music
Have you tried new the Independent Digital Edition apps?
Life and Style
ebookNow available in paperback
ebooks
ebookA delicious collection of 50 meaty main courses
Latest stories from i100
Have you tried new the Independent Digital Edition apps?
Independent Dating
and  

By clicking 'Search' you
are agreeing to our
Terms of Use.

ES Rentals

    iJobs Job Widget
    iJobs General

    Recruitment Genius: Sales Administrator - Spanish Speaking

    £17000 - £21000 per annum: Recruitment Genius: This is a fantastic opportunity...

    Recruitment Genius: Sales Administrator - German Speaking

    £17000 - £23000 per annum: Recruitment Genius: This is a fantastic opportunity...

    Recruitment Genius: Sales Administrator - Japanese Speaking

    £17000 - £23000 per annum: Recruitment Genius: If you are fluent in Japanese a...

    Recruitment Genius: Graphic Designer - Immediate Start

    £16000 - £25000 per annum: Recruitment Genius: This is a fantastic opportunity...

    Day In a Page

    The Greek referendum exposes a gaping hole at the heart of the European Union – its distinct lack of any genuine popular legitimacy

    Gaping hole at the heart of the European Union

    Treatment of Greece has shown up a lack of genuine legitimacy
    Number of young homeless in Britain 'more than three times the official figures'

    'Everything changed when I went to the hostel'

    Number of young homeless people in Britain is 'more than three times the official figures'
    Compton Cricket Club

    Compton Cricket Club

    Portraits of LA cricketers from notorious suburb to be displayed in London
    London now the global money-laundering centre for the drug trade, says crime expert

    Wlecome to London, drug money-laundering centre for the world

    'Mexico is its heart and London is its head'
    The Buddhist temple minutes from Centre Court that helps a winner keep on winning

    The Buddhist temple minutes from Centre Court

    It helps a winner keep on winning
    Is this the future of flying: battery-powered planes made of plastic, and without flight decks?

    Is this the future of flying?

    Battery-powered planes made of plastic, and without flight decks
    Isis are barbarians – but the Caliphate is a dream at the heart of all Muslim traditions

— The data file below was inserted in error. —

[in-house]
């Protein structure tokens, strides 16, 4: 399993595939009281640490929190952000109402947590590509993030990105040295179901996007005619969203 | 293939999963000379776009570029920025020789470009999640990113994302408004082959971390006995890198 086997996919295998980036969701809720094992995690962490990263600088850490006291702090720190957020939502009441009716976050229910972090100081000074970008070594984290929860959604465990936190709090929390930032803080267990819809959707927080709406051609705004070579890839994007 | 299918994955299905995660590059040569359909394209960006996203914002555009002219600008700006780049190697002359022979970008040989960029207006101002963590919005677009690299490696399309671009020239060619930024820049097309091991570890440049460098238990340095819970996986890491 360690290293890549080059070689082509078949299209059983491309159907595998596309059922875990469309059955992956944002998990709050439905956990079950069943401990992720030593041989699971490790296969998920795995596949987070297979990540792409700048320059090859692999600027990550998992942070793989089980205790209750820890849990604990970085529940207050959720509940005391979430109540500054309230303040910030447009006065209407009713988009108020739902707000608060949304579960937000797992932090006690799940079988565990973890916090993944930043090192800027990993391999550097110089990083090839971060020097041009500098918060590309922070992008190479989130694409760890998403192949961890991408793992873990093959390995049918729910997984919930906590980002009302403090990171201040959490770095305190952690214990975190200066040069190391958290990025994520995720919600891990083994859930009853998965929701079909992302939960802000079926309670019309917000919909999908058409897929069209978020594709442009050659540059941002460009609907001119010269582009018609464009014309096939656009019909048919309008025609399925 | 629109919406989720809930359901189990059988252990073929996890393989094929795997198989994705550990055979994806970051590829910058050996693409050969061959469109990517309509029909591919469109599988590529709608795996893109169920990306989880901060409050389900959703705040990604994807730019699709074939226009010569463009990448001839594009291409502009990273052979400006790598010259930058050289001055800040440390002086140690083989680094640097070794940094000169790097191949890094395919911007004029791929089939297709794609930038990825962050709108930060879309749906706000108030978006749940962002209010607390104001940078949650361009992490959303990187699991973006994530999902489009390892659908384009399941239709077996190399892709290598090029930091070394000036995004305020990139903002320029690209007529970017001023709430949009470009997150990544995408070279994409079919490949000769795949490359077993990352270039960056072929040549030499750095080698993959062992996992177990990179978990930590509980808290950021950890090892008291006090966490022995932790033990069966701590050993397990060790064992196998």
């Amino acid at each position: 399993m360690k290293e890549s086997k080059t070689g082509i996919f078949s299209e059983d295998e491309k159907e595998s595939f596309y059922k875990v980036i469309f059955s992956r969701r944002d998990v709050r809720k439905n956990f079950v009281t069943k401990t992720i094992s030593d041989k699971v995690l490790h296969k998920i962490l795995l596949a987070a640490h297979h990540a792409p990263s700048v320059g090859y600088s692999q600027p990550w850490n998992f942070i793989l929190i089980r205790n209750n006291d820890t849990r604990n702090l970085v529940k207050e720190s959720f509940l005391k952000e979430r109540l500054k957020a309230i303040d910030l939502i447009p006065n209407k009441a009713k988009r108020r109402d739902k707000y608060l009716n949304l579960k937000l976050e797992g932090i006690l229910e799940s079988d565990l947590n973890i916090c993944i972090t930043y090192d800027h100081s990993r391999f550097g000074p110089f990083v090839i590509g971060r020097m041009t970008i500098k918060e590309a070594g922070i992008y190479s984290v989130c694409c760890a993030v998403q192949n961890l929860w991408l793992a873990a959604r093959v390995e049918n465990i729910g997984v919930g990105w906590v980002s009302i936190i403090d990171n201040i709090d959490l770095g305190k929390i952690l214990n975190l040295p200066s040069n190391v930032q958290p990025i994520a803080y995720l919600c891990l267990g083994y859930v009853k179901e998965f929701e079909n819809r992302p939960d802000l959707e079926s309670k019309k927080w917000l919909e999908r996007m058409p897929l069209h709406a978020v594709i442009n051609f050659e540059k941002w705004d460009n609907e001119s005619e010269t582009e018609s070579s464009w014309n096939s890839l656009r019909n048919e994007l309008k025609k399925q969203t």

Isis are barbarians

    but the Caliphate is an ancient Muslim ideal
    The Brink's-Mat curse strikes again: three tons of stolen gold that brought only grief

    Curse of Brink's Mat strikes again

    Death of John 'Goldfinger' Palmer the latest killing related to 1983 heist
    Greece debt crisis: 'The ministers talk to us about miracles' – why Greeks are cynical ahead of the bailout referendum

    'The ministers talk to us about miracles'

    Why Greeks are cynical ahead of the bailout referendum
    Call of the wild: How science is learning to decode the way animals communicate

    Call of the wild

    How science is learning to decode the way animals communicate
    Greece debt crisis: What happened to democracy when it’s a case of 'Vote Yes or else'?

    'The economic collapse has happened. What is at risk now is democracy...'

    If it doesn’t work in Europe, how is it supposed to work in India or the Middle East, asks Robert Fisk
    The science of swearing: What lies behind the use of four-letter words?

    The science of swearing

    What lies behind the use of four-letter words?
    The Real Stories of Migrant Britain: Clive fled from Zimbabwe - now it won't have him back

    The Real Stories of Migrant Britain

    Clive fled from Zimbabwe - now it won’t have him back
    Africa on the menu: Three foodie friends want to popularise dishes from the continent

    Africa on the menu

    Three foodie friends want to popularise dishes from the hot new continent
    Donna Karan is stepping down after 30 years - so who will fill the DKNY creator's boots?

    Who will fill Donna Karan's boots?

    The designer is stepping down as Chief Designer of DKNY after 30 years. Alexander Fury looks back at the career of 'America's Chanel'